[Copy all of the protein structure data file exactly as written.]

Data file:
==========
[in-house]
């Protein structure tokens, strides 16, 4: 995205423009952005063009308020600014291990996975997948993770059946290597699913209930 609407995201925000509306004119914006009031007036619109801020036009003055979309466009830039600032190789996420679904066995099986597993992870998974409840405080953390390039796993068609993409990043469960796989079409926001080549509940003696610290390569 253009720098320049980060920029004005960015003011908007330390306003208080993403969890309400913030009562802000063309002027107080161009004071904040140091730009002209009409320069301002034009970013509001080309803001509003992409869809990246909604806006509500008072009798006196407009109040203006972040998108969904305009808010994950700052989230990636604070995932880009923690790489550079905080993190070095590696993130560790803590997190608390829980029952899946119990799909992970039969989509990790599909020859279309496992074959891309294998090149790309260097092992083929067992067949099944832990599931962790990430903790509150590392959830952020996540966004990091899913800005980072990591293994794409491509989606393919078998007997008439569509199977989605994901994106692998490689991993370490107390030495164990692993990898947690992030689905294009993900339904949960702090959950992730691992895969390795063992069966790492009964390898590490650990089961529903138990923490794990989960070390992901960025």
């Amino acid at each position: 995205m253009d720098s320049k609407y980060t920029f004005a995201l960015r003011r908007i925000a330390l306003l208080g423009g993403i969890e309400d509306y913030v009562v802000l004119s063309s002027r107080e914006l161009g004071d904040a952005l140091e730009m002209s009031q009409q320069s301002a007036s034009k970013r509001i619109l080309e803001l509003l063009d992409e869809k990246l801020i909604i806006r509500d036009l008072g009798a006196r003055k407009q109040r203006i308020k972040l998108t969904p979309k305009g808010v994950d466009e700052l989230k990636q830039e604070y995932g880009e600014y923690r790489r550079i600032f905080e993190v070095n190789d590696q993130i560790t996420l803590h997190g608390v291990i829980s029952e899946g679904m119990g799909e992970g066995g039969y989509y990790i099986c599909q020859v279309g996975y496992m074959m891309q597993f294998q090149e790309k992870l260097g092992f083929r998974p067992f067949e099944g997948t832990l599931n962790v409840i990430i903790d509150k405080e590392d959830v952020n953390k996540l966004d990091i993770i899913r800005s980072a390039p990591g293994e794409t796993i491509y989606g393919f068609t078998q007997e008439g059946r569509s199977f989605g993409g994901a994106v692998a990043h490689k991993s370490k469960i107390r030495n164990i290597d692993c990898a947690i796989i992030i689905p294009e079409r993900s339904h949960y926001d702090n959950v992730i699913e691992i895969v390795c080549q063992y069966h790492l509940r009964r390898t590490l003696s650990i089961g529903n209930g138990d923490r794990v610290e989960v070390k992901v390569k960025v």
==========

[in-house]
């Protein structure tokens, strides 16, 4: 995205423009952005063009308020600014291990996975997948993770059946290597699913209930 609407995201925000509306004119914006009031007036619109801020036009003055979309466009830039600032190789996420679904066995099986597993992870998974409840405080953390390039796993068609993409990043469960796989079409926001080549509940003696610290390569 253009720098320049980060920029004005960015003011908007330390306003208080993403969890309400913030009562802000063309002027107080161009004071904040140091730009002209009409320069301002034009970013509001080309803001509003992409869809990246909604806006509500008072009798006196407009109040203006972040998108969904305009808010994950700052989230990636604070995932880009923690790489550079905080993190070095590696993130560790803590997190608390829980029952899946119990799909992970039969989509990790599909020859279309496992074959891309294998090149790309260097092992083929067992067949099944832990599931962790990430903790509150590392959830952020996540966004990091899913800005980072990591293994794409491509989606393919078998007997008439569509199977989605994901994106692998490689991993370490107390030495164990692993990898947690992030689905294009993900339904949960702090959950992730691992895969390795063992069966790492009964390898590490650990089961529903138990923490794990989960070390992901960025």
């Amino acid at each position: 995205m253009d720098s320049k609407y980060t920029f004005a995201l960015r003011r908007i925000a330390l306003l208080g423009g993403i969890e309400d509306y913030v009562v802000l004119s063309s002027r107080e914006l161009g004071d904040a952005l140091e730009m002209s009031q009409q320069s301002a007036s034009k970013r509001i619109l080309e803001l509003l063009d992409e869809k990246l801020i909604i806006r509500d036009l008072g009798a006196r003055k407009q109040r203006i308020k972040l998108t969904p979309k305009g808010v994950d466009e700052l989230k990636q830039e604070y995932g880009e600014y923690r790489r550079i600032f905080e993190v070095n190789d590696q993130i560790t996420l803590h997190g608390v291990i829980s029952e899946g679904m119990g799909e992970g066995g039969y989509y990790i099986c599909q020859v279309g996975y496992m074959m891309q597993f294998q090149e790309k992870l260097g092992f083929r998974p067992f067949e099944g997948t832990l599931n962790v409840i990430i903790d509150k405080e590392d959830v952020n953390k996540l966004d990091i993770i899913r800005s980072a390039p990591g293994e794409t796993i491509y989606g393919f068609t078998q007997e008439g059946r569509s199977f989605g993409g994901a994106v692998a990043h490689k991993s370490k469960i107390r030495n164990i290597d692993c990898a947690i796989i992030i689905p294009e079409r993900s339904h949960y926001d702090n959950v992730i699913e691992i895969v390795c080549q063992y069966h790492l509940r009964r390898t590490l003696s650990i089961g529903n209930g138990d923490r794990v610290e989960v070390k992901v390569k960025v």